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abstract = "Background: Poly ADP-ribose polymerase (PARP) inhibitors, such as olaparib, are being explored as a treatment option for metastatic castration-resistant prostate cancer (mCRPC) in men harboring mutations in homologous recombination DNA-repair genes. Whether responses to PARP inhibitors differ according to the affected gene is currently unknown. Objective: To determine whether responses to PARP inhibitors differ between men with BRCA1/2 and those with ATM mutations. Design, setting, and participants: This was a multicenter retrospective review of 23 consecutive men with mCRPC and pathogenic germline and/or somatic BRCA1/2 or ATM mutations treated with olaparib at three academic sites in the USA. Outcome measurements and statistical analysis: The proportion of patients achieving a ≥50{\%} decline in prostate-specific antigen (PSA 50 response) was compared using Fisher's exact test. Clinical and radiographic progression-free survival (PFS) and overall survival were estimated using Kaplan-Meier analyses and compared using the log-rank test. Results and limitations: The study included two men with BRCA1 mutations, 15 with BRCA2 mutations, and six with ATM mutations. PSA 50 responses to olaparib were achieved in 76{\%} (13/17) of men with BRCA1/2 versus 0{\%} (0/6) of men with ATM mutations (Fisher's exact test; p = 0.002). Patients with BRCA1/2 mutations had median PFS of 12.3 mo versus 2.4 mo for those with ATM mutations (hazard ratio 0.17, 95{\%} confidence interval 0.05–0.57; p = 0.004). Limitations include the retrospective design and relatively small sample size. Conclusions: Men with mCRPC harboring ATM mutations experienced inferior outcomes to PARP inhibitor therapy compared to those harboring BRCA1/2 mutations. Alternative therapies should be explored for patients with ATM mutations. Patient summary: Mutations in BRCA1/2 and ATM genes are common in metastatic prostate cancer. In this study we compared outcomes for men with BRCA1/2 mutations to those for men with ATM mutations being treated with olaparib. We found that men with ATM mutations do not respond as well as men with BRCA1/2 mutations. In this retrospective review of 23 patients with BRCA1/2 or ATM mutations treated with olaparib, we found that none of six men with ATM mutations achieved a 50{\%} decline in prostate-specific antigen, compared to 13/17 men with BRCA1/2 mutations. Patients with BRCA1/2 mutations also had longer progression-free survival on olaparib treatment. Men with metastatic castration-resistant prostate cancer harboring ATM mutations may not respond to PARP inhibitors as well as men with BRCA1/2 mutations and may require alternative therapies.",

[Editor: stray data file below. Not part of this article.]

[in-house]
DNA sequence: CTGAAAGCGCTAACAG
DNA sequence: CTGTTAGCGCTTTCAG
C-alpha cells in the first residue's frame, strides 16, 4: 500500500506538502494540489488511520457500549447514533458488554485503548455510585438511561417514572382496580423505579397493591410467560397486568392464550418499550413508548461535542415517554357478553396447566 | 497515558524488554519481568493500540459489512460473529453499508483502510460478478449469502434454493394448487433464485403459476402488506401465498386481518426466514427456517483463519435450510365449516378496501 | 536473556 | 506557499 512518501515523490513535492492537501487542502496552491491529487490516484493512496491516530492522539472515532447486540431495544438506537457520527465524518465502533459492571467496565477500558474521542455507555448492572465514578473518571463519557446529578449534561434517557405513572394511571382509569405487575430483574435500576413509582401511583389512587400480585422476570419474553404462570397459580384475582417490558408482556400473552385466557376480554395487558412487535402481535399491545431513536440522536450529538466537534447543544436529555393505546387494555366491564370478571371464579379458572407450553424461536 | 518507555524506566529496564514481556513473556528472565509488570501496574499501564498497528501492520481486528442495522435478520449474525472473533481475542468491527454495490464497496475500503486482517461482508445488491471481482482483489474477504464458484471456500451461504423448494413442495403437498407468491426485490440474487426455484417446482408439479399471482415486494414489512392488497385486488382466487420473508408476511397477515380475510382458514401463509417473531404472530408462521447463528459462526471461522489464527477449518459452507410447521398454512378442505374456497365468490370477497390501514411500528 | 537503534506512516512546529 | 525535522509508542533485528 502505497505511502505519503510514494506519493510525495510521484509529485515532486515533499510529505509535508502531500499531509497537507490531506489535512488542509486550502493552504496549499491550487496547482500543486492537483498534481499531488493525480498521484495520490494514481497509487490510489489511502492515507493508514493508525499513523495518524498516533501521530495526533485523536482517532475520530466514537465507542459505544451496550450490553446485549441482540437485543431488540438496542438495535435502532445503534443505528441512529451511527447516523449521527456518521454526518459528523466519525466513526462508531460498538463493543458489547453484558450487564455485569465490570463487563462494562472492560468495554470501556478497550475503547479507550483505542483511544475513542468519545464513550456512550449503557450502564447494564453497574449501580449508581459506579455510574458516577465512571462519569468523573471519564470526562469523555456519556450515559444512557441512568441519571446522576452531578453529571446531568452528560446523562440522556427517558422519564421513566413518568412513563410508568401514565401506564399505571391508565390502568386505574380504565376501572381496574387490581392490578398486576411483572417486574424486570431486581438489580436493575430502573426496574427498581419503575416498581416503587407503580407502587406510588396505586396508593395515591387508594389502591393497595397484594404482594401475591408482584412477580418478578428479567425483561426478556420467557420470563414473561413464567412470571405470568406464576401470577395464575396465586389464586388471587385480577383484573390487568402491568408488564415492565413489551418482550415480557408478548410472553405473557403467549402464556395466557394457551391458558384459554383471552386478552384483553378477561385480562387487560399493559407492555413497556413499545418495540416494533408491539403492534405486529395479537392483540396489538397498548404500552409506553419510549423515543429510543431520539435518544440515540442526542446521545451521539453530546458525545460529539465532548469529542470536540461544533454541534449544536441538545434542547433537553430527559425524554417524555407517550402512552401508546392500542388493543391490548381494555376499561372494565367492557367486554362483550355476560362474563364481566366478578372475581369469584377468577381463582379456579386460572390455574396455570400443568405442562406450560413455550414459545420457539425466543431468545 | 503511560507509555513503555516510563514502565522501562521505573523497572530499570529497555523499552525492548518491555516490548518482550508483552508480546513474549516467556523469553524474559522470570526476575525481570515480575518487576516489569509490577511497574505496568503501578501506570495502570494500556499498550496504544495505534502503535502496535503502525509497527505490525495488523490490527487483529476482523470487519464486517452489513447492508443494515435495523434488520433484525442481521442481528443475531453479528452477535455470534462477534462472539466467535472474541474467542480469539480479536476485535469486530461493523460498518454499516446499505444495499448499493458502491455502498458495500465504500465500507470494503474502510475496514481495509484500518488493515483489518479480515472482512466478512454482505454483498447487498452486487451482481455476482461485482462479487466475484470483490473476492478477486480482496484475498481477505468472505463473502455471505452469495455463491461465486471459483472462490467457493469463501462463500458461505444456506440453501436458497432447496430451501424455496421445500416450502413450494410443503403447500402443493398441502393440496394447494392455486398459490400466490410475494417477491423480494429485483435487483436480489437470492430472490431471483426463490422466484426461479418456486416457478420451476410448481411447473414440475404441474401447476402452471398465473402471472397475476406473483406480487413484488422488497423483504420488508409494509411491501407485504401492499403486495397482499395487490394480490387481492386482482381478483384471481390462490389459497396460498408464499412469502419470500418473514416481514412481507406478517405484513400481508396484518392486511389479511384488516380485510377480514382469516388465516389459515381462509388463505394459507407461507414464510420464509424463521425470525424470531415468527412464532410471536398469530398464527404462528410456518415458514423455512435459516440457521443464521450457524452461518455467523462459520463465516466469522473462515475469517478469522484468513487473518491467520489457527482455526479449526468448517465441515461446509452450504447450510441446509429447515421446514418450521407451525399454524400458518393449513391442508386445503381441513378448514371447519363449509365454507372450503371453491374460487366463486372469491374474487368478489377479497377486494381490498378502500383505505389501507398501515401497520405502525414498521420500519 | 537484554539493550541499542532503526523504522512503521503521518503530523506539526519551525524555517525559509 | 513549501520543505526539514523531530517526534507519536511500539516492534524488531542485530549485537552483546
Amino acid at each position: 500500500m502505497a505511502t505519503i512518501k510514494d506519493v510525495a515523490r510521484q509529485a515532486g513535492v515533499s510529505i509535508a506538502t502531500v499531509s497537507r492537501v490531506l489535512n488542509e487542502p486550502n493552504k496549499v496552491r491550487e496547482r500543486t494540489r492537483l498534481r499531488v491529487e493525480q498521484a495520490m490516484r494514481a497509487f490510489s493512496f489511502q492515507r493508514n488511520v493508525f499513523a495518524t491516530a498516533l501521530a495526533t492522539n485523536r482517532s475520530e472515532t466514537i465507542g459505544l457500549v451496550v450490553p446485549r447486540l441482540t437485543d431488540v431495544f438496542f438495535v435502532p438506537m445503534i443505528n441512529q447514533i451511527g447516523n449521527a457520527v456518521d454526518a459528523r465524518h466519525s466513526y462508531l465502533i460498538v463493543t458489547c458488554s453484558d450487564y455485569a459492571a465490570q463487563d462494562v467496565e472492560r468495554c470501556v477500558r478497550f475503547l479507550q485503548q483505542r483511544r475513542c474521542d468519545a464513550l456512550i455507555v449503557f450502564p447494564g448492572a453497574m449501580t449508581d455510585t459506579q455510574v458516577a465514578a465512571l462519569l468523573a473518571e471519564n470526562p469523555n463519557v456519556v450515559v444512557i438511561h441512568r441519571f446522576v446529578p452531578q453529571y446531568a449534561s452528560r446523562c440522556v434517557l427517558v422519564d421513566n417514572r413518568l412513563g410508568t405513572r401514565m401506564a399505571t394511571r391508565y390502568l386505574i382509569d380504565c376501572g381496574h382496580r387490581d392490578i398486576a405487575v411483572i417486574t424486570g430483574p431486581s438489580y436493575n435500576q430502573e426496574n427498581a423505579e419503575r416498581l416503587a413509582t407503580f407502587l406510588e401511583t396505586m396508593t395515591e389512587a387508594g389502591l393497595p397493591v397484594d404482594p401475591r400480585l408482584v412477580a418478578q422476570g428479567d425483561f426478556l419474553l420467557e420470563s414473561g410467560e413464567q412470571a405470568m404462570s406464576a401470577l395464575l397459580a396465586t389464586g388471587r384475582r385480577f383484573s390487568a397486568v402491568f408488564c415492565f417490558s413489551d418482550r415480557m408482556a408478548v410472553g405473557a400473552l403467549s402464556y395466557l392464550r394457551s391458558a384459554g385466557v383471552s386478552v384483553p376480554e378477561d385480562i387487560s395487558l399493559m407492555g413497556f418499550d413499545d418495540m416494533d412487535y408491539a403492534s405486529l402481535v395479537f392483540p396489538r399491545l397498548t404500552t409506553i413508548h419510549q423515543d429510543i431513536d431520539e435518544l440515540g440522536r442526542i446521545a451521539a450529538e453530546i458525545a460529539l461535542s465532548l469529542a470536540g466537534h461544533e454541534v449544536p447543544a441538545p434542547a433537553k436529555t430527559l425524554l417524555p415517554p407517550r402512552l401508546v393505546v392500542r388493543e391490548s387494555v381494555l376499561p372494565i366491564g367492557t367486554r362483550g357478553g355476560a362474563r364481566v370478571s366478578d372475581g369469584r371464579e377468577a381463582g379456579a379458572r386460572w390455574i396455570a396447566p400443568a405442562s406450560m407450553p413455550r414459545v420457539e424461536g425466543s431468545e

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author = "Marshall, {Catherine H.} and Sokolova, {Alexandra O.} and McNatty, {Andrea L.} and Cheng, {Heather H.} and Eisenberger, {Mario A.} and Bryce, {Alan H} and Schweizer, {Michael T.} and Antonarakis, {Emmanuel S.}",
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language = "English (US)",
journal = "European Urology",
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T1 - Differential Response to Olaparib Treatment Among Men with Metastatic Castration-resistant Prostate Cancer Harboring BRCA1 or BRCA2 Versus ATM Mutations

AU - Marshall, Catherine H.

AU - Sokolova, Alexandra O.

AU - McNatty, Andrea L.

AU - Cheng, Heather H.

AU - Eisenberger, Mario A.

AU - Bryce, Alan H

AU - Schweizer, Michael T.

AU - Antonarakis, Emmanuel S.

PY - 2019/1/1

Y1 - 2019/1/1